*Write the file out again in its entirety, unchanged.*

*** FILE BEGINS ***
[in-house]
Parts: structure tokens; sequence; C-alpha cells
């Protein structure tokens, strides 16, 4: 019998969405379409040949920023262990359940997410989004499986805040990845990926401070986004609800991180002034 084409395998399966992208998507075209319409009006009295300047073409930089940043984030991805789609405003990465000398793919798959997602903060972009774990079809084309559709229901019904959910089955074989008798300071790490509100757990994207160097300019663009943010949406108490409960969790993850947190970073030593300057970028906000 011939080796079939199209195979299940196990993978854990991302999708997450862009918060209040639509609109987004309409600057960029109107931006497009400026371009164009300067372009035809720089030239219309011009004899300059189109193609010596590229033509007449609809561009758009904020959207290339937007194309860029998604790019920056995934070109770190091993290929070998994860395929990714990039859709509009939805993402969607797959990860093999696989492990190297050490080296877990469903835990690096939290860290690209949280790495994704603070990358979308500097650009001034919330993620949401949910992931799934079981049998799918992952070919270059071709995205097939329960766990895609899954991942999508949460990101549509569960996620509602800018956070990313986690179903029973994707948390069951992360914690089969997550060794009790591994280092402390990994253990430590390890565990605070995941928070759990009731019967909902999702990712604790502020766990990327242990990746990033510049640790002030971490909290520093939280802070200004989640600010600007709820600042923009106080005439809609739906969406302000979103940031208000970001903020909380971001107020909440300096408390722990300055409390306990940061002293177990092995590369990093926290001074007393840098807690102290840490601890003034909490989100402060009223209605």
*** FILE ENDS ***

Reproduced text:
[in-house]
Parts: structure tokens; sequence; C-alpha cells
């Protein structure tokens, strides 16, 4: 019998969405379409040949920023262990359940997410989004499986805040990845990926401070986004609800991180002034 084409395998399966992208998507075209319409009006009295300047073409930089940043984030991805789609405003990465000398793919798959997602903060972009774990079809084309559709229901019904959910089955074989008798300071790490509100757990994207160097300019663009943010949406108490409960969790993850947190970073030593300057970028906000 011939080796079939199209195979299940196990993978854990991302999708997450862009918060209040639509609109987004309409600057960029109107931006497009400026371009164009300067372009035809720089030239219309011009004899300059189109193609010596590229033509007449609809561009758009904020959207290339937007194309860029998604790019920056995934070109770190091993290929070998994860395929990714990039859709509009939805993402969607797959990860093999696989492990190297050490080296877990469903835990690096939290860290690209949280790495994704603070990358979308500097650009001034919330993620949401949910992931799934079981049998799918992952070919270059071709995205097939329960766990895609899954991942999508949460990101549509569960996620509602800018956070990313986690179903029973994707948390069951992360914690089969997550060794009790591994280092402390990994253990430590390890565990605070995941928070759990009731019967909902999702990712604790502020766990990327242990990746990033510049640790002030971490909290520093939280802070200004989640600010600007709820600042923009106080005439809609739906969406302000979103940031208000970001903020909380971001107020909440300096408390722990300055409390306990940061002293177990092995590369990093926290001074007393840098807690102290840490601890003034909490989100402060009223209605």